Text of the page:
• Similarly, to get the Price of the book, right click and say Inspect on it, to get its HTML attributes. All the price elements, belong to the <div> tag, having class attribute as “product_price”. The actual price is mentioned, inside the paragraph tag, present, inside the <div> element. Hence, the XPath expression, to get the actual text of Price, would be books.xpath(‘.//*[@class=”product_price”]/p/text()’).extract_first(). The extract_first() method, returns, the first price value.

We will create, an object of the above, Item class, in the spider, and, yield the same. The spider code file will look as follows:

Python3




# Import Scrapy library
import scrapy
 
# Import Item class
from ..items import GfgItemloadersItem
 
# Spider class name
class GfgLoadbookdataSpider(scrapy.Spider):
   
    # Name of the spider
    name = 'gfg_loadbookdata'
     
    # The domain to be scraped
    allowed_domains = [
        'books.toscrape.com/catalogue/category/books/womens-fiction_9']
     
    # The URL to be scraped
    start_urls = [
     
    # Default parse callback method
    def parse(self, response):
       
        # Create an object of Item class
        item = GfgItemloadersItem()
         
        # loop through all books
        for books in response.xpath('//*[@class="product_pod"]'):
           
            # XPath expression for the book price
            price = books.xpath(
                './/*[@class="product_price"]/p/text()').extract_first()
             
            # place price value in item key
            item['price'] = price
             
            # XPath expression for the book title
            title = books.xpath('.//h3/a/text()').extract()
             
            # place title value in item key
            item['title'] = title
             
            # yield the item
            yield item
  • When we execute, the above code, using scrapy “crawl” command, using the syntax as, scrapy crawl spider_name, at the terminal as –
scrapy crawl gfg_loadbookdata -o not_parsed_data.json

The data is exported, in the “not_parsed_data.json” file, which can be seen as below:

The items yielded when data is not parsed

Now, suppose we want to process, the scraped data, before yielding and storing them, in any file format, then we can use Item Loaders.

Introduction to Item Loaders

Item loaders, allow a smoother way, to manage scraped data. Many times, we may need to process, the data we scrape. This processing can be:

  • Refining or editing the text present.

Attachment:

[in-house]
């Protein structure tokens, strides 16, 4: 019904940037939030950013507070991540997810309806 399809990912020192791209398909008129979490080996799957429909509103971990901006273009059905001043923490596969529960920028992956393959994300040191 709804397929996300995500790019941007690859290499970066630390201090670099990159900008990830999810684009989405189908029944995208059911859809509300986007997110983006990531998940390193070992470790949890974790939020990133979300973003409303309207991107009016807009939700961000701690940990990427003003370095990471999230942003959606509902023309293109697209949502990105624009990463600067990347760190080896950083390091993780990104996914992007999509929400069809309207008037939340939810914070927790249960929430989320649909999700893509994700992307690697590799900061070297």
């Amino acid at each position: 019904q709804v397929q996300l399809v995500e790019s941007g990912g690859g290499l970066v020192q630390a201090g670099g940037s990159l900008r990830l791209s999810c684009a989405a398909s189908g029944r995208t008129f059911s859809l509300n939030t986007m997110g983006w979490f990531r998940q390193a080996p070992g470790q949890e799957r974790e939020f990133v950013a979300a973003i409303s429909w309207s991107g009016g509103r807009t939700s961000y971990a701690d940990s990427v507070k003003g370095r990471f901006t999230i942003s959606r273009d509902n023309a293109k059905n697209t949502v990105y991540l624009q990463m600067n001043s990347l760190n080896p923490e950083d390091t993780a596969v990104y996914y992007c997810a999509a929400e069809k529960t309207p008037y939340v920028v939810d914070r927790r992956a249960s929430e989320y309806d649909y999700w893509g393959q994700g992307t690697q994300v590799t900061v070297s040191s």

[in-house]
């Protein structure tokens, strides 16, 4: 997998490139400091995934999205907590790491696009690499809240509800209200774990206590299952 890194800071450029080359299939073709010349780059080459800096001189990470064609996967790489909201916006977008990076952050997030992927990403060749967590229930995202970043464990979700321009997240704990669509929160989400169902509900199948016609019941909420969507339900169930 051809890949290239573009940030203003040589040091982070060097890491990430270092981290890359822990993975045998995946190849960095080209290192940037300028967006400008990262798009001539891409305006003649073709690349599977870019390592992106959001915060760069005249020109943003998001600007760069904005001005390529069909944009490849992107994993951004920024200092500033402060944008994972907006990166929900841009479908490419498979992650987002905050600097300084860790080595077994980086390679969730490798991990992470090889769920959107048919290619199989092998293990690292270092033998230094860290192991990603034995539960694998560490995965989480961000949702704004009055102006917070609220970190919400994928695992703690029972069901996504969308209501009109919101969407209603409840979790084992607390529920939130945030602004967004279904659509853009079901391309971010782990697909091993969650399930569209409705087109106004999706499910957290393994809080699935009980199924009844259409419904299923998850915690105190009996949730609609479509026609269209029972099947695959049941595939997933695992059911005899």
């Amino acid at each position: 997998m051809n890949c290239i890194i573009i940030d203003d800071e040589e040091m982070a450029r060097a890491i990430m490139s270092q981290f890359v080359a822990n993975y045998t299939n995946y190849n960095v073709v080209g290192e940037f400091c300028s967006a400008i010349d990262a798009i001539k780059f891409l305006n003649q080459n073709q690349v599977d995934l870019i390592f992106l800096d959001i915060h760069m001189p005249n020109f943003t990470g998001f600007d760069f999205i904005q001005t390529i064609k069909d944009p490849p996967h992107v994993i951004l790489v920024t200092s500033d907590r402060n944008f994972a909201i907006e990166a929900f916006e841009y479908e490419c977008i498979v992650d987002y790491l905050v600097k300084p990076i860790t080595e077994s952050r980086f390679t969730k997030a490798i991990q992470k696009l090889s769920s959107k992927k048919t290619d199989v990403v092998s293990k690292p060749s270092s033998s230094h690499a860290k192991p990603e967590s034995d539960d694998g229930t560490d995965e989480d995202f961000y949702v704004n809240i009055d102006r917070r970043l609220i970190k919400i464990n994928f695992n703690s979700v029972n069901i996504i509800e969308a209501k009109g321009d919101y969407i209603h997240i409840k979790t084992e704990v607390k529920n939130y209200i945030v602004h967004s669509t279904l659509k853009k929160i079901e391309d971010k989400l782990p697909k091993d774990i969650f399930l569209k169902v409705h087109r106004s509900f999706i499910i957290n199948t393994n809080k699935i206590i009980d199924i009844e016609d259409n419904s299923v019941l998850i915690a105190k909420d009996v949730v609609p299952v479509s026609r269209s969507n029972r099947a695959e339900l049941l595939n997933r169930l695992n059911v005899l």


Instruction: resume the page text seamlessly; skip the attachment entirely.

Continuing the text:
• Replacing any characters present, with another, or, replace missing data, with proper characters.
  • Strip undesired characters.
  • Clean whitespace characters.

In this article, we will do the following processing –

  • Remove, the ‘£’ (pound) currency, from the Book Price.
  • Replace, the ‘&’ sign wherever present in the Book title, with ‘AND’.

How do Item Loaders work?

So far we know, Item Loaders are used to parse, the data, before Item fields are populated. Let us understand, how Item Loaders work –

  • Item loaders, help in populating, the scraped data, into Scrapy Items. The Items are fields, defined in the ‘items.py’ file.
  • An Item Loader will have one input processor, and, one output processor, defined for each Item field.
  • We know, Scrapy makes use of Selectors, which are XPath or CSS expressions, to navigate to the desired HTML tag.
  • The Item loader, uses, its add_xpath() or add_css() methods, to fetch the data desired.
  • The Input processors, then act on this data. We can mention, our custom functions, as parameters, to input processors, to parse, the data as we want.
  • The result, of the input processor, is stored in the ItemLoader.
  • Once, all the data is received, and, parsed, according to input_processor, the loader will call, its load_item() method, to populate the Item object.
  • During this process, the output processor is called, and, it acts on that intermediate data.
  • The result of the output processor is assigned to the Item object.
  • This is how, parsed Item objects, are yielded.

Built-in processors:

Now, let us understand, the built-in processors, and, methods that we will use, in Item Loaders, implementation. Scrapy has six built-in processors. Let us know them –

Identity(): This is the default, and, simplest processor. It never changes any value. It can be used, as an input, as well as, output processor. This means, when no other processor, is mentioned, this acts, and, returns the values unchanged.

Python3




# Import the processor
from itemloaders.processors import Identity
 
# Create object of Identity processor
proc = Identity()
 
# Assign values and print result
print(proc(['star','moon','galaxy']))

Output:

['star','moon','galaxy']